About Palatable Pastime

est. 5.23.13

About Me | Partnerships & Media | Privacy Policy
Comment Policy | Disclosure Policy | Terms of Use | Contact

Welcome & Bienvenue!

About Me

Sue Lau is a food blogger specializing in eclectic and ethnic as well as Southern US home cooking, and is also a cooking enthusiast, prize-winning recipe developer, cookbook collector, writer, and independent bookseller. She lives with her husband and two cats in Cincinnati, Ohio. Originally from St. Louis, Missouri, her love of food has followed her through the Southern USA and eventually to Ohio. She enjoys cooking and creating all types of cuisine and sharing that knowledge with others. It is her favorite pastime.

Her delicious and accessible recipes have been prizewinners in several recipe contests, have been featured in several online websites and ezines, including LDS Living, Mrs. Field’s, and the Christian Science Monitor’s food section “Stir It Up!” where she is a regular contributor.

Partnerships & Media

Please contact Palatable Pastime via email for further information.

Please note that all published content is done in-house or by invitation only

Unsolicited requests to put guest posts  on the  site will not be considered= I do not have any guest posting  opportunities or backlink opportunities for you here.

Other Inquiries

Also, if  you  have a question that requires an answer, post it  in the comments section  at  the  bottom  instead of  the contact form. Reason  being that I don’t respond to contact form replies  without an  email. And  if you just  use  the reply form at the very bottom , I can answer you there without using any  email.

You can use the contact form here for  private comments. Partnership opportunities  should leave contact info and name  in  their reply. Otherwise there is not a response. Thanks.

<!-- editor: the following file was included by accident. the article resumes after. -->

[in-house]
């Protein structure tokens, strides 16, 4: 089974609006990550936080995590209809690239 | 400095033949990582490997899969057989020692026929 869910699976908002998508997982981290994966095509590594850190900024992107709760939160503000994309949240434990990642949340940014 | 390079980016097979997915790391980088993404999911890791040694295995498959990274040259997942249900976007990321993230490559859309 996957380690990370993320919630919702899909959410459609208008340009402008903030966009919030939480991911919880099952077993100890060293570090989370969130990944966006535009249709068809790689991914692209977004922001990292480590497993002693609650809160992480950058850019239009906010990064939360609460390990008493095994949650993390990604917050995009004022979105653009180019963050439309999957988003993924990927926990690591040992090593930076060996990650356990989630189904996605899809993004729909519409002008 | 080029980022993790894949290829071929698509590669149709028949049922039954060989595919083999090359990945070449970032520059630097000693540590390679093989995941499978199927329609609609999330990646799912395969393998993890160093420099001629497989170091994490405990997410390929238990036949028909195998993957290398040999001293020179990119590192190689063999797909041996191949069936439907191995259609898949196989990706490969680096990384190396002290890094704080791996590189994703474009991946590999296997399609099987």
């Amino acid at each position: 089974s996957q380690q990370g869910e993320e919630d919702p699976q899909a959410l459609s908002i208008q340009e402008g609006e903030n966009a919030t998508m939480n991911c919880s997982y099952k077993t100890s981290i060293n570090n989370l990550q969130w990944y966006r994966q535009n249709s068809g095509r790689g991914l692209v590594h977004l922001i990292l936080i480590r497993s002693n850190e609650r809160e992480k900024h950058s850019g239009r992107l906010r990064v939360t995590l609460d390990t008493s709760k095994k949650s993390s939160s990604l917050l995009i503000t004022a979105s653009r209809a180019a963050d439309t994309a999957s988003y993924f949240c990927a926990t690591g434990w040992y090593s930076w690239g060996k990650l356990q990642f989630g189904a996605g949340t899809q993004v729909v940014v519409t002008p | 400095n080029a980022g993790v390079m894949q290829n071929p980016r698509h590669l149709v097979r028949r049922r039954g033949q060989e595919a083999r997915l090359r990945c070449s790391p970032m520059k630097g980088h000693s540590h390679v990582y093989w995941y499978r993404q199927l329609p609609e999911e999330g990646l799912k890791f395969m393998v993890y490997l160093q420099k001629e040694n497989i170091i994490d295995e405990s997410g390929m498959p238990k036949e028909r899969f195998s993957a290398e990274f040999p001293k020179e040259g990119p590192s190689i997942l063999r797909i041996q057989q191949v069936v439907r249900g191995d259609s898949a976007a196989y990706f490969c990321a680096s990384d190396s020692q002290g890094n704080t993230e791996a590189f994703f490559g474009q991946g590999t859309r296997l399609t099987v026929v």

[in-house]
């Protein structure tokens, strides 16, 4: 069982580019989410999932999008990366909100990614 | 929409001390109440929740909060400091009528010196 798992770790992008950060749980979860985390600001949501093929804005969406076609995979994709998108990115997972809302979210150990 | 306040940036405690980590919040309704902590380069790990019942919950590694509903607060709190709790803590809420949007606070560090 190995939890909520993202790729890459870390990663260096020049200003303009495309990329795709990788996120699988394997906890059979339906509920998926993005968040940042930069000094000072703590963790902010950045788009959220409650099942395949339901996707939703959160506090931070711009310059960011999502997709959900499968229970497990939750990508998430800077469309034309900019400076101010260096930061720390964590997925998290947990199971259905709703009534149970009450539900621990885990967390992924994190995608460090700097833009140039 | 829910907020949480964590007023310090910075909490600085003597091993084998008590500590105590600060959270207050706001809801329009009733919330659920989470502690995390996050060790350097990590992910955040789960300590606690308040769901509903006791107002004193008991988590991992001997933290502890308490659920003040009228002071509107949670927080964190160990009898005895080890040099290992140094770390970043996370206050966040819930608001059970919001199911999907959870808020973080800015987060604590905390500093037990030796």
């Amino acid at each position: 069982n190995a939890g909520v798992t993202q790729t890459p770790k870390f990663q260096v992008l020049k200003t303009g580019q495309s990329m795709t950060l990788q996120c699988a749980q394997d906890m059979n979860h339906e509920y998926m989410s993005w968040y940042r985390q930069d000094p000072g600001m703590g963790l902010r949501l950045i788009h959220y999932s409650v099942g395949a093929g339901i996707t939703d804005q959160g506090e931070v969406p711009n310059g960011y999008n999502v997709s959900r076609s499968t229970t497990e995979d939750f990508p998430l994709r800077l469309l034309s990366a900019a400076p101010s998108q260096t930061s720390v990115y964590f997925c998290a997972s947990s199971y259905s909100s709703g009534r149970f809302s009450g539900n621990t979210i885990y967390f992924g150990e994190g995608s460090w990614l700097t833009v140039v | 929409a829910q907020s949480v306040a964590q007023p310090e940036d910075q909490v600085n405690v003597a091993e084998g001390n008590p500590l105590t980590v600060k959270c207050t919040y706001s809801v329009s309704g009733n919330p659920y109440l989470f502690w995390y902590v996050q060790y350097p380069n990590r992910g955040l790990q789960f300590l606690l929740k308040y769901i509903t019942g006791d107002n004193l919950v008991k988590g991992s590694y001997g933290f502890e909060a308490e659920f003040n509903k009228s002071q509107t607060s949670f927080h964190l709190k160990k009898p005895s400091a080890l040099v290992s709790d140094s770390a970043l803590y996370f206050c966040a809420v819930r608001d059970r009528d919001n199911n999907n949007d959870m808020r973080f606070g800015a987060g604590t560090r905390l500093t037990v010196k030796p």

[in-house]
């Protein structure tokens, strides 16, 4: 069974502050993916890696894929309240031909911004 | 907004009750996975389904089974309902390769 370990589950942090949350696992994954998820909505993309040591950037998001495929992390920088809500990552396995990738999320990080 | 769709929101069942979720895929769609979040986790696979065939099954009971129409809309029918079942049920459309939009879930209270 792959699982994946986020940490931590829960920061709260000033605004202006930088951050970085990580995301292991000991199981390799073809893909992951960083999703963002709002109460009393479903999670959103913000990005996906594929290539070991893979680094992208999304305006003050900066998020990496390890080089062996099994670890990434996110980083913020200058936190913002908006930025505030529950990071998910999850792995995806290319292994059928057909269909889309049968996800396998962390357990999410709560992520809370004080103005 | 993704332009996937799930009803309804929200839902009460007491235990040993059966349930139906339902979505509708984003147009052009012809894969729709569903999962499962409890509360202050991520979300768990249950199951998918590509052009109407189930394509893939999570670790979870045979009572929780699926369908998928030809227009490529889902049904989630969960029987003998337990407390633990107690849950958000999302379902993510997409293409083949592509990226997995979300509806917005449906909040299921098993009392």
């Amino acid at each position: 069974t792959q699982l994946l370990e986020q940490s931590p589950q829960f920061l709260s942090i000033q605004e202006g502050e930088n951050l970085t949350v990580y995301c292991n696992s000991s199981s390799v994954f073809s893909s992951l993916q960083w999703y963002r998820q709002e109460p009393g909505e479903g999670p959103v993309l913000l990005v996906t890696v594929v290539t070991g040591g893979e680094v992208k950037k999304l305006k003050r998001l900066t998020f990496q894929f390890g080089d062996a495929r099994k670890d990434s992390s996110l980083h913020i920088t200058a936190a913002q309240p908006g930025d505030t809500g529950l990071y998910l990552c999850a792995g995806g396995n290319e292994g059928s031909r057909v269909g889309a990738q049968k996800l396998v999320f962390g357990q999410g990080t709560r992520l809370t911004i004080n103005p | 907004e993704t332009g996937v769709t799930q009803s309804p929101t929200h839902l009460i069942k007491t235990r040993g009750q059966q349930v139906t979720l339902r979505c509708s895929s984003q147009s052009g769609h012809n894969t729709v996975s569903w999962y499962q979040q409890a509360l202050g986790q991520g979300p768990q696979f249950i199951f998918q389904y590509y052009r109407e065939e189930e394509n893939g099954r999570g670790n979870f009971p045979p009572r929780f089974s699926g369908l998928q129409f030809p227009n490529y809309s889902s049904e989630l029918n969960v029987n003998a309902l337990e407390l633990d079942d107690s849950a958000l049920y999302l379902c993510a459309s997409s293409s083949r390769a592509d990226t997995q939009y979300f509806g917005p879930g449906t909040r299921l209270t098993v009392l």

Sue is available for sponsored posts, promotions, restaurant reviews, cookbook reviews, product reviews, recipe development, guest blogging and other work related to Palatable Pastime and its dedication to quality food that is easily made using quality ingredients and time honored methods. Please inquire.

Privacy Policy

We do not share personal information with third-parties nor do we store information we collect about your visit to this blog for use other than to analyze content performance through the use of cookies, which you can turn off at anytime by modifying your Internet browser’s settings. We are not responsible for the republishing of the content found on this blog on other Web sites or media without our permission. This privacy policy is subject to change without notice.

Links to other websites:

Our website may contain links to other websites of interest. However, once you have used these links to leave our site, you should note that we do not have any control over that other website. Therefore, we cannot be responsible for the protection and privacy of any information which you provide whilst visiting such sites and such sites are not governed by this privacy statement. You should exercise caution and look at the privacy statement applicable to the website in question.

Comment Policy

Comments are welcomed and encouraged on this site, but there are some instances where comments will be edited or deleted as follows:

  1. Comments deemed to be spam or questionable spam will be deleted. Including a link to relevant content is permitted, but comments should be relevant to the post topic.
  2. Comments including profanity will be deleted.
  3. Comments containing language or concepts that could be deemed offensive will be deleted.
  4. Comments that attack a person individually will be deleted.
  5. Some comments may not be posted if they are responded to privately, such as questions regarding content, etc.

Disclosure Policy

This policy is valid from 1 May 2013

This blog is a personal blog written and edited by Sue Lau. For questions about this blog, Contact Me using the form  above.

This blog accepts forms of cash advertising, sponsorship, paid insertions or other forms of compensation.

The compensation received will never influence the content, topics or posts made in this blog. All advertising is in the form of advertisements generated by a third party ad network. Those advertisements will be identified as paid advertisements.

The owner(s) of this blog is compensated to provide opinion on products, services, websites and various other topics. Even though the owner(s) of this blog receives compensation for our posts or advertisements, we always give our honest opinions, findings, beliefs, or experiences on those topics or products. The views and opinions expressed on this blog are purely the bloggers’ own. Any product claim, statistic, quote or other representation about a product or service should be verified with the manufacturer, provider or party in question.